Plaintiffs assert a federal cause of action under § 1983, for due process violations by Bank of New York, and state-law claims for "unlawful foreclosure, " conversion, negligence, and "punitive damages." The complaint asserts federal question jurisdiction over the § 1983 claim and supplemental jurisdiction over the state-law claims. Plaintiffs do not assert diversity jurisdiction. Plaintiffs allege that Janice Barnwell is a South Carolina resident and C. Napoleon Brown Barnwell is a Georgia resident and that the Bank of New York is a South Carolina corporation (although no South Carolina corporation with "Bank of New York" in its name is registered with the Secretary of State).

         II. Legal Standard

         A. Report and Recommendation

         The Magistrate Judge makes only a recommendation to this Court. The recommendation has no presumptive weight, and the responsibility for making a final determination remains with this Court. Mathews v. Weber, 423 U.S. 261, 270-71 (1976). This Court is charged with making a de novo determination of those portions of the Report and Recommendation to which specific objection is made. Additionally, the Court may "accept, reject, or modify, in whole or in part, the findings or recommendations made by the magistrate judge." 28 U.S.C. § 636(b)(1). This Court may also "receive further evidence or recommit the matter to the magistrate judge with instructions." Id. Where the plaintiff fails to file any specific objections, "a district court need not conduct a de novo review, but instead must only satisfy itself that there is no clear error on the face of the record in order to accept the recommendation, " see Diamond v. Colonial Life & Accident Ins. Co., 416 F.3d 310, 315 (4th Cir. 2005) (internal quotation omitted), and this Court is not required to give any explanation for adopting the recommendation of the Magistrate Judge, Camby v. Davis, 718 F.2d 198 (4th Cir. 1983).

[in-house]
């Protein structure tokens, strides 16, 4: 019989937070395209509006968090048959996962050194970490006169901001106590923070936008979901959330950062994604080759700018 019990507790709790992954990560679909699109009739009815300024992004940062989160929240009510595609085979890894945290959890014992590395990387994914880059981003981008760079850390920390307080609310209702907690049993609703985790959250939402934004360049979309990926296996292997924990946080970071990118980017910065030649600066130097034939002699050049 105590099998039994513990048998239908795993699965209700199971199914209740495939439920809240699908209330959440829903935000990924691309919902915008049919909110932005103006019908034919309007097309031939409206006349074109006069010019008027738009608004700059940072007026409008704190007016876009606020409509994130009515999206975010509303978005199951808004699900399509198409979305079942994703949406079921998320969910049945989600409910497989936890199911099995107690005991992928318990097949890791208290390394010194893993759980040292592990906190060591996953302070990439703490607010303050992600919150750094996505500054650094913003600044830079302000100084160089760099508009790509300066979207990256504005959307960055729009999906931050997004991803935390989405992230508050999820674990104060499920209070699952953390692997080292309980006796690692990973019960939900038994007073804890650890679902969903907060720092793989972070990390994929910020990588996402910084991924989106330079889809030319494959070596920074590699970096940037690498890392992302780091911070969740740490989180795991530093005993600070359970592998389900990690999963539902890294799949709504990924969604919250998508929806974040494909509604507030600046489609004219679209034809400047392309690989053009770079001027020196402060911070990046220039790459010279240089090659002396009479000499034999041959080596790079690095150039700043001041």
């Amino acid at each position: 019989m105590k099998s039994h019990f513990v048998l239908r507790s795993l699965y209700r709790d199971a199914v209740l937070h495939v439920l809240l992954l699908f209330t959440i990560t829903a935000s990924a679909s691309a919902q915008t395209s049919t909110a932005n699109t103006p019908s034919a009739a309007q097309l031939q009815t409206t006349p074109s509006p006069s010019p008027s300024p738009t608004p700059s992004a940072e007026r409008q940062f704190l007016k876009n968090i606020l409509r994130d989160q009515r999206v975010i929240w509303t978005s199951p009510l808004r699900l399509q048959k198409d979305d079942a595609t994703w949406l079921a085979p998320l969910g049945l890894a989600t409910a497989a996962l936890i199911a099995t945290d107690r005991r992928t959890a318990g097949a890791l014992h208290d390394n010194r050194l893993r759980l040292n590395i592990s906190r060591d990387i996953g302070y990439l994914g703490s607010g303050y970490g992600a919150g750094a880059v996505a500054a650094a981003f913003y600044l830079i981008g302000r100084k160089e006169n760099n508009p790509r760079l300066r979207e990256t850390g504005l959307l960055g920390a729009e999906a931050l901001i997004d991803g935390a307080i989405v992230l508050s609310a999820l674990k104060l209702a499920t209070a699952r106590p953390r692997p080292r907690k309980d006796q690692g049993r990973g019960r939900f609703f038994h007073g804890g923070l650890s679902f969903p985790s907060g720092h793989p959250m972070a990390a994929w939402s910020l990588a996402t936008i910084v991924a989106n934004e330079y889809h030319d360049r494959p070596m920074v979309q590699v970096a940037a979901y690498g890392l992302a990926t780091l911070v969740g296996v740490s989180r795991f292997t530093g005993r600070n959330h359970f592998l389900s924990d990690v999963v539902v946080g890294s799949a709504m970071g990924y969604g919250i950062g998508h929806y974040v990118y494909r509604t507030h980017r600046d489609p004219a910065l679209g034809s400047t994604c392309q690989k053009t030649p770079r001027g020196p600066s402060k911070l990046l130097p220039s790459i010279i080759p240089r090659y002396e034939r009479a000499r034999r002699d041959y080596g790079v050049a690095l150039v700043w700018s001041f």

III. Discussion

         The Court finds that the present suit is unlikely to survive a motion to dismiss. The Court, however, cannot agree with the recommendation of the Magistrate Judge that this fee-paid suit should be dismissed sua sponte. The Magistrate Judge recommends summary dismissal for lack of subject-matter jurisdiction. Lack of subject-matter jurisdiction may be raised at any time and may be raised sua sponte. The Magistrate Judge recommends that this Court lacks jurisdiction because diversity jurisdiction is not alleged and because the only federal claim, a § 1983 claim, is essentially a federal law defense to the state foreclosure proceedings. In support of that recommendation, the Magistrate Judge cites many cases of this Court and other courts in the Fourth Circuit, in which subject-matter jurisdiction over state foreclosure proceedings was held absent. (See Dkt. No. 6 at 5.)